Daniel Boer, McDonald’s Director of Protein Supply for Latin America.

Retailers must be willing to pay for sustainability simply because the risk is too great not to — even if
there’s a cost to their bottom line. “In 2009, after Greenpeace’s report on beef and Amazon
deforestation, we had to reduce our supply base to as few as six different suppliers, which is not an
ideal position to be in, in terms of price and volume negotiations,” Paulo Pianez, the Sustainability
Director of Carrefour, told us.

Despite these strictures, the Brazilian operations of McDonald’s and Carrefour reaped similar types
of benefits as the slaughterhouses — $12.5 to $62.1 million (0.01% to 0.6% of revenues) in expected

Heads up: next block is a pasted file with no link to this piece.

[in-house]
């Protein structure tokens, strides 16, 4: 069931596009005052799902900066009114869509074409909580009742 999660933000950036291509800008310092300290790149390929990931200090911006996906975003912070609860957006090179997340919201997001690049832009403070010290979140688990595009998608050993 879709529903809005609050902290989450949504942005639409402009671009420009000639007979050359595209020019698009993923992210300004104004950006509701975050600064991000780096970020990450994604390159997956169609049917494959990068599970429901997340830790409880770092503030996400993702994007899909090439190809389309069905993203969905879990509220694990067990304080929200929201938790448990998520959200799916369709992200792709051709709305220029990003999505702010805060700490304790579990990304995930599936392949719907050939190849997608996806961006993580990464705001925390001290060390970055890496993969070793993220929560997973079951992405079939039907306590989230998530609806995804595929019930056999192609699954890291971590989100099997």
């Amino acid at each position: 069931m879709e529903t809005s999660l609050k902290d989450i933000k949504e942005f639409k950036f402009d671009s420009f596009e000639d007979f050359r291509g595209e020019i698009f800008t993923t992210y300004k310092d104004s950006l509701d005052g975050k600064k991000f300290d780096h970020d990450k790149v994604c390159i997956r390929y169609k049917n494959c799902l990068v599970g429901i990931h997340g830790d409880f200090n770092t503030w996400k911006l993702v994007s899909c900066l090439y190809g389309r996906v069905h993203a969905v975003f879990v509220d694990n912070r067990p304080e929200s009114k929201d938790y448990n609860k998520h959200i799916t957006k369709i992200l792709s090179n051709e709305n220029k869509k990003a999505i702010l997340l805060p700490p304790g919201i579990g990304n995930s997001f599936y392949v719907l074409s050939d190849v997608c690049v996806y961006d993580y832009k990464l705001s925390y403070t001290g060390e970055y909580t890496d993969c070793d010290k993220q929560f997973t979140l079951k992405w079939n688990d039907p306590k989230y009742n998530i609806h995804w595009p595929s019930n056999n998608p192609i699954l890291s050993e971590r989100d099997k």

net present value over 10 years, due to reduced risk and higher quality. According to our
calculations, McDonald’s Brazil stands to gain between $5.7 million and $22.2 million net over 10
years — between 0.13% and 0.5% of its revenue. Carrefour Brazil stands to gain between $6.8
million and $39.9 million net over 10 years, between 0.01% and 0.05% of its revenue.

Sustainability’s Link to Financial Performance
This case study found that, in the case of beef production in the Amazon, embedded sustainability
does improve financial performance through mediating factors such as innovation, operational
efficiency, risk reduction, employee recruitment, engagement and retention, customer and supplier
loyalty, competitive advantage, reduced cost of capital, and improved marketing and sales.